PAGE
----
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Publication Detail
Nicotine replacement therapy use among smokers and ex-smokers: Associated attitudes and beliefs: A qualitative study
Abstract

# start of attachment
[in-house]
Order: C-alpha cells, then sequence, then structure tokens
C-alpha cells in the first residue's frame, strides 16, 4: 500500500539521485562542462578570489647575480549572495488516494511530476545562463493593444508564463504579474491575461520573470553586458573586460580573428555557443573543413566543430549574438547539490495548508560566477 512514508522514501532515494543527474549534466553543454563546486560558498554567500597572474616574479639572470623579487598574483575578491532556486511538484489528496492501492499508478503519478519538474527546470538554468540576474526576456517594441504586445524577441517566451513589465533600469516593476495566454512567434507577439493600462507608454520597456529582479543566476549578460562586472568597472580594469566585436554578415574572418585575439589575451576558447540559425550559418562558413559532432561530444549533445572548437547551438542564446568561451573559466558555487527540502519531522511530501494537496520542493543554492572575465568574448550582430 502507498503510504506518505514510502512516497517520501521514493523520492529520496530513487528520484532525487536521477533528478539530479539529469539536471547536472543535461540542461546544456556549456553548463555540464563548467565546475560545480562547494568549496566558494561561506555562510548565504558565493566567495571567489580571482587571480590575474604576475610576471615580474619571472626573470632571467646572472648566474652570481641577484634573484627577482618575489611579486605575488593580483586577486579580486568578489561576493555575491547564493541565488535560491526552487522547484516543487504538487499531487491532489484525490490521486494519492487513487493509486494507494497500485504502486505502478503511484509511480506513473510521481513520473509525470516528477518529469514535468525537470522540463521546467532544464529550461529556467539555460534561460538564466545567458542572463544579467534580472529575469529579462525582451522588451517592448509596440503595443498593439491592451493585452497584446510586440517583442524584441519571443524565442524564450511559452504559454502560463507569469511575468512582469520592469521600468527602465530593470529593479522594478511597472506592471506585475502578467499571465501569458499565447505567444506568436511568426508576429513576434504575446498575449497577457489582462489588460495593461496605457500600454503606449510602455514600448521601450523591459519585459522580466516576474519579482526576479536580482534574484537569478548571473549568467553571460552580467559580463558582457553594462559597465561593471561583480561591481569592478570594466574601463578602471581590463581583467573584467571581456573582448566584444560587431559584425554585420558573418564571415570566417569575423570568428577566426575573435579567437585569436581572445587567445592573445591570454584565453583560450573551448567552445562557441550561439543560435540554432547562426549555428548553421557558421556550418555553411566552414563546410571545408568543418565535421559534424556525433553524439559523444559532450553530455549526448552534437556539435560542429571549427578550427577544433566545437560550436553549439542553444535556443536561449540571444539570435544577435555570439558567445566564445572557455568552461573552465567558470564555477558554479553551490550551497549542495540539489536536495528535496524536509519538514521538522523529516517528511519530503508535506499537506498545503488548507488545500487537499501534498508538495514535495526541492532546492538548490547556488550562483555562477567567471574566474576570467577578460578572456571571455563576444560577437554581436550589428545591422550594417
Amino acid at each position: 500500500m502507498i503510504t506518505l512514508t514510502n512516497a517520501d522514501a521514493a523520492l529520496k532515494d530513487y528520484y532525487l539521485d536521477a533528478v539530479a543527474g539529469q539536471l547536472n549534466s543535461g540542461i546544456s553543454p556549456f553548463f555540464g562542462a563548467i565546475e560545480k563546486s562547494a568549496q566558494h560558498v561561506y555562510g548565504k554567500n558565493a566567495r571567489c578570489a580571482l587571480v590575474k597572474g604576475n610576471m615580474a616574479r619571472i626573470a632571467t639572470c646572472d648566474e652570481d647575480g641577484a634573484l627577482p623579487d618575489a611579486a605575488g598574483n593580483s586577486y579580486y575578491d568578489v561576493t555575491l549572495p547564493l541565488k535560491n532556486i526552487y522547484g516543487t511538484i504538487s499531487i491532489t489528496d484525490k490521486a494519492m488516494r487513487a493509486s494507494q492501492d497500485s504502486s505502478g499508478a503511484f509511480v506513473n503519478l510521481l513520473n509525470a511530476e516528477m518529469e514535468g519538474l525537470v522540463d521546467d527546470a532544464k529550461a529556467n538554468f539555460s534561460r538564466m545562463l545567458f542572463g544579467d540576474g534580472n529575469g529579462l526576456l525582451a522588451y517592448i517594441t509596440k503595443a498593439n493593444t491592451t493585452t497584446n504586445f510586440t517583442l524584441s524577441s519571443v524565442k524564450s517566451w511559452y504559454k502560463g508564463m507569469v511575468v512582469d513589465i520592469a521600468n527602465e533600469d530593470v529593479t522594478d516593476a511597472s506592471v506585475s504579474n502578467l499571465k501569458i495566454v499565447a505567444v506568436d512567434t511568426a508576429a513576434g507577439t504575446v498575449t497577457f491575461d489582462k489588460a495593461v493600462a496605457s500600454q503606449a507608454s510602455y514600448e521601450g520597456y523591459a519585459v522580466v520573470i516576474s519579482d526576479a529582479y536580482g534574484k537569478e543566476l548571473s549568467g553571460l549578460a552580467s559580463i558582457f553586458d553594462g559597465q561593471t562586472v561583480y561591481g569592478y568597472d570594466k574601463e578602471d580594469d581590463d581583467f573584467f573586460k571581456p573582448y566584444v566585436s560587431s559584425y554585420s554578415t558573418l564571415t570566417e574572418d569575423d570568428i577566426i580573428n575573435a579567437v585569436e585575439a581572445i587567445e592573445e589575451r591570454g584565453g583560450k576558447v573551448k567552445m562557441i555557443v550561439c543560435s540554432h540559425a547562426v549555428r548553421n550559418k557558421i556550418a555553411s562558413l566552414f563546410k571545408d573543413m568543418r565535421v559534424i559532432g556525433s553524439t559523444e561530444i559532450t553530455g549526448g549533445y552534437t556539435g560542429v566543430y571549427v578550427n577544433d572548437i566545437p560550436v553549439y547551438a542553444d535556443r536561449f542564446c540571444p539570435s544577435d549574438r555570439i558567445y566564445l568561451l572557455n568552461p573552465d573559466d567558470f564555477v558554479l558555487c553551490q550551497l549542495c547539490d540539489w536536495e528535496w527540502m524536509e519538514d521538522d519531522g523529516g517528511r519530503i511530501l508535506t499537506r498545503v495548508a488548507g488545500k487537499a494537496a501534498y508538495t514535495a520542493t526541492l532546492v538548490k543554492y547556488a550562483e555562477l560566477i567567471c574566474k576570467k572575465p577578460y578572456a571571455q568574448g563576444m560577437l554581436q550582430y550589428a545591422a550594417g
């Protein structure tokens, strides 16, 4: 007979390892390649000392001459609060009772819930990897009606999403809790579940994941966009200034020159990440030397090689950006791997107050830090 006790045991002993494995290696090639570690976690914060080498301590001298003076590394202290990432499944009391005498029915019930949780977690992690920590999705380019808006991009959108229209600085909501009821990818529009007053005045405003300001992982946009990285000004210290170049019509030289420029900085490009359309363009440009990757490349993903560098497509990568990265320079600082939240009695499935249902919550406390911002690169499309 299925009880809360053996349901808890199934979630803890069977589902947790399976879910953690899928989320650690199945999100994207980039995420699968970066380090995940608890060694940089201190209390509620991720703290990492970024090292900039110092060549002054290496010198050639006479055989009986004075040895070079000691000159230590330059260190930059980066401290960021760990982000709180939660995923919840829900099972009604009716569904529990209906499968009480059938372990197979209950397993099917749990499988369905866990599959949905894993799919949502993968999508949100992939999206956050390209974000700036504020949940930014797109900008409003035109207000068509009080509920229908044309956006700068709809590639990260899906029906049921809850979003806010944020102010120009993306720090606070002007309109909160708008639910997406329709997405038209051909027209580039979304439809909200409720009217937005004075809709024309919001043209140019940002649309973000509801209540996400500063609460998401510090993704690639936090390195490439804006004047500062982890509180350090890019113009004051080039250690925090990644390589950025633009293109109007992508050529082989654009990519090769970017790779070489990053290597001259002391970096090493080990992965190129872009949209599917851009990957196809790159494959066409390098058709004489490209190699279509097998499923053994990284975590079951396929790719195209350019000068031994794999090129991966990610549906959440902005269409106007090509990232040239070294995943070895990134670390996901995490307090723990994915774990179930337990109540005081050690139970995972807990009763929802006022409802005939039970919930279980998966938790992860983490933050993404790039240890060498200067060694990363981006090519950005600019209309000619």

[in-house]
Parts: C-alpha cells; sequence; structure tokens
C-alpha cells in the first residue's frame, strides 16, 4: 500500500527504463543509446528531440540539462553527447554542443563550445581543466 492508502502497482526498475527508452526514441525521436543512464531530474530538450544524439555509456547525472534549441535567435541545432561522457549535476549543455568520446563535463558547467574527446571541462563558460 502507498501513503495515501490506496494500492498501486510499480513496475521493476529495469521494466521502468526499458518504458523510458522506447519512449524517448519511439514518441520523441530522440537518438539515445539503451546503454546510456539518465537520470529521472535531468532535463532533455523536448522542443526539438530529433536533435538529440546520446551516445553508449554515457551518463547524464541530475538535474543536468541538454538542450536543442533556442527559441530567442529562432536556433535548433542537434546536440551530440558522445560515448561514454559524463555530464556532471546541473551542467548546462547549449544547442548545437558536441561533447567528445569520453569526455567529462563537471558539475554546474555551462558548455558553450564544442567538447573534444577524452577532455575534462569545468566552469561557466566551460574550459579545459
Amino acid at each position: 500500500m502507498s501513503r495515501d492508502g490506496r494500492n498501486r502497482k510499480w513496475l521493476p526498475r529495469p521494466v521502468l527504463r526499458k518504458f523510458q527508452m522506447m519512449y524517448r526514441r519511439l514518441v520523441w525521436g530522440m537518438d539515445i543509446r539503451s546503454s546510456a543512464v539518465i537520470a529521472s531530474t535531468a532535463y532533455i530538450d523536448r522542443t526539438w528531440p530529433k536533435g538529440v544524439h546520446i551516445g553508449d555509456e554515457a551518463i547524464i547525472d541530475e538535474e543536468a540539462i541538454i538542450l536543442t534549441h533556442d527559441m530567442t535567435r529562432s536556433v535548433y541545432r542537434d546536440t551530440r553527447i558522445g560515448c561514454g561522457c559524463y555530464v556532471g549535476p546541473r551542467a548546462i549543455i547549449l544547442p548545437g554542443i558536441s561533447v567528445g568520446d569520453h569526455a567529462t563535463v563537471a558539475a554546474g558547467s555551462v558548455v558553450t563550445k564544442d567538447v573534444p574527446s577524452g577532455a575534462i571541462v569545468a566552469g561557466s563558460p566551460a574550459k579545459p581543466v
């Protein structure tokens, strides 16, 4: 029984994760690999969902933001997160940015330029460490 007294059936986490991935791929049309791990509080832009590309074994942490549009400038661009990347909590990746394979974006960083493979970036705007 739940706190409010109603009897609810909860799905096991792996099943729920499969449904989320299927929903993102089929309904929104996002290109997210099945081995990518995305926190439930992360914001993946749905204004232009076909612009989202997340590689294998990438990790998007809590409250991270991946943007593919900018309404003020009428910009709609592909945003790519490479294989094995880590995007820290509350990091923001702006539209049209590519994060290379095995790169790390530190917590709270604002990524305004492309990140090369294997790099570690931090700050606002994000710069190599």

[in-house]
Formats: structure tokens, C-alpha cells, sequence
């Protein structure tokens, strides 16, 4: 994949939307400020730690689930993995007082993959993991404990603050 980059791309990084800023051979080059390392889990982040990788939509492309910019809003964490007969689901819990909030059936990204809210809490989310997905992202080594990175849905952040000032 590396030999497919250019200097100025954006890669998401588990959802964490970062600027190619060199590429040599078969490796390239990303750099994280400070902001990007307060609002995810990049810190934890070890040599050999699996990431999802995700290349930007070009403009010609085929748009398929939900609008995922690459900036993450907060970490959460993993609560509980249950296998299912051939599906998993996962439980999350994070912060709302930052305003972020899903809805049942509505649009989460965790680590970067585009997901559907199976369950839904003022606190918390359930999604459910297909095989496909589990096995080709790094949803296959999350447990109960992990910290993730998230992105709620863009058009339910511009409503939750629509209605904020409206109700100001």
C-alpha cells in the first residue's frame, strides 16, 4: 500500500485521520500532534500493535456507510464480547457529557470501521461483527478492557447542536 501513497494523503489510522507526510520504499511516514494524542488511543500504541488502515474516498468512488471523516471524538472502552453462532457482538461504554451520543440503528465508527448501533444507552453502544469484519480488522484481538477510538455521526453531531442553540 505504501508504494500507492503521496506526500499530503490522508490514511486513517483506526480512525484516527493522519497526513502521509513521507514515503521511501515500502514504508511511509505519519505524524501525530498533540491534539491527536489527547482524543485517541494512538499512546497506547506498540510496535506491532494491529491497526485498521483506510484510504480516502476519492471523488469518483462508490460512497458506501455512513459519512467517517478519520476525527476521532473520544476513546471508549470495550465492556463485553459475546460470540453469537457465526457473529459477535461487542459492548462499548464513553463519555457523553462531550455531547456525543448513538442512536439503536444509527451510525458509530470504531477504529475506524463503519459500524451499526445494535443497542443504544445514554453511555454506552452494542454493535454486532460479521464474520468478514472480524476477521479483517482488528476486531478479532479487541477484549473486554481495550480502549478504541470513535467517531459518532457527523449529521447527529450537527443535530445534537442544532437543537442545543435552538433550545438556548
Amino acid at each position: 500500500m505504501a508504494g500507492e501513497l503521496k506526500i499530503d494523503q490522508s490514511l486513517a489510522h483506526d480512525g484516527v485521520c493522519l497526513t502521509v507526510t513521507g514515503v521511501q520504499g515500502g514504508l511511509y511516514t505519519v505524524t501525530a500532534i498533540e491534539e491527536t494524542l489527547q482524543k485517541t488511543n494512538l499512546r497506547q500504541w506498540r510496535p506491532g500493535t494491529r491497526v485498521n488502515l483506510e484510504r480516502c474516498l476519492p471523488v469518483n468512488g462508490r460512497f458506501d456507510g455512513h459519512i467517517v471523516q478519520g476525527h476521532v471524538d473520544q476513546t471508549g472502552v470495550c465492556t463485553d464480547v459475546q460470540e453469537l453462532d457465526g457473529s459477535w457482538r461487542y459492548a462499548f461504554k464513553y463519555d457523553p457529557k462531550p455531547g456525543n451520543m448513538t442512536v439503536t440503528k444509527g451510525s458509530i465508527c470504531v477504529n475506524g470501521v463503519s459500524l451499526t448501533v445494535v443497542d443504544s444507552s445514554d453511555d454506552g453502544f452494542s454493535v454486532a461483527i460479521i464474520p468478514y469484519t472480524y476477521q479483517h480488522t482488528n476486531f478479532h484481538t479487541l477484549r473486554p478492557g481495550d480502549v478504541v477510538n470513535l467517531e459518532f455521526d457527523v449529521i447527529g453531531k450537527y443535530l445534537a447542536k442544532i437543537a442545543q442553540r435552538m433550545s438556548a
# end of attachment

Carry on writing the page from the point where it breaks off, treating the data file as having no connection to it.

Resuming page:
© 2014 Silla et al.; licensee BioMed Central. Background: Smokers who are unwilling or unable to quit smoking may benefit from using nicotine replacement therapy (NRT) for harm reduction. This may include the partial or complete substitution of cigarettes with NRT. A taxonomy of the characteristics of those using NRT for harm reduction would be helpful in tailoring advice and treatment. Although attempts to categorize those using NRT for harm reduction have been made, these have largely been based on quantitative data. In order to provide further in-depth exploration of views, beliefs and experiences, the current study probed issues surrounding NRT and harm reduction qualitatively to better understand barriers and facilitators to this approach. Methods: Three groups of participants (n = 15) were recruited from a student sample: current smokers with a history of NRT use, smokers without a history of NRT use, and ex-smokers with a history of NRT use. Participants were asked about their demographic characteristics, smoking behaviours, intention and perceived ability to quit smoking, awareness and use of NRT, beliefs about the health consequences of using NRT, and the safety and efficacy of NRT, using semi-structured telephone interviews. Results: Twenty-four themes were identified; these themes were clustered into three main issues of cross-cutting themes: attitudes towards smoking and motivation to quit; smoking reduction and quit attempts; and beliefs, use and concerns about NRT. Those with a history of NRT use were more motivated and engaged with the quitting process than non-users. However, irrespective of smoking status and past NRT use, all participants showed misperceptions about NRT, such as the health consequences associated with NRT use. Conclusions: NRT users are more motivated to quit smoking than non-users and are more likely to employ techniques to assist their cessation attempts. The majority of smokers have misperceptions regarding the safety and efficacy of NRT which may act as a barrier to its usage.
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